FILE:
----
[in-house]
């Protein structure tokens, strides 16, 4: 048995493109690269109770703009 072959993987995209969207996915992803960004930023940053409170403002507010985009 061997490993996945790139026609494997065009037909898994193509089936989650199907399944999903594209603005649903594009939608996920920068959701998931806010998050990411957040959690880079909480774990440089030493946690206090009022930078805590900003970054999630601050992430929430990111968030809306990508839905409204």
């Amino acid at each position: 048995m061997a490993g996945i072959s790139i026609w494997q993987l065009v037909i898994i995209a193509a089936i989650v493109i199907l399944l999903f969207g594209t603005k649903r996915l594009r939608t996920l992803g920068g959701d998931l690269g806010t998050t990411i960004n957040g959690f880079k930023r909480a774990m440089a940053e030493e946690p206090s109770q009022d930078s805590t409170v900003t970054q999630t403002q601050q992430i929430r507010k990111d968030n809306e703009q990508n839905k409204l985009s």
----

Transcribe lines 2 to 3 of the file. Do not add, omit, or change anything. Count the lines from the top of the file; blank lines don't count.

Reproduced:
């Protein structure tokens, strides 16, 4: 048995493109690269109770703009 072959993987995209969207996915992803960004930023940053409170403002507010985009 061997490993996945790139026609494997065009037909898994193509089936989650199907399944999903594209603005649903594009939608996920920068959701998931806010998050990411957040959690880079909480774990440089030493946690206090009022930078805590900003970054999630601050992430929430990111968030809306990508839905409204």
């Amino acid at each position: 048995m061997a490993g996945i072959s790139i026609w494997q993987l065009v037909i898994i995209a193509a089936i989650v493109i199907l399944l999903f969207g594209t603005k649903r996915l594009r939608t996920l992803g920068g959701d998931l690269g806010t998050t990411i960004n957040g959690f880079k930023r909480a774990m440089a940053e030493e946690p206090s109770q009022d930078s805590t409170v900003t970054q999630t403002q601050q992430i929430r507010k990111d968030n809306e703009q990508n839905k409204l985009s």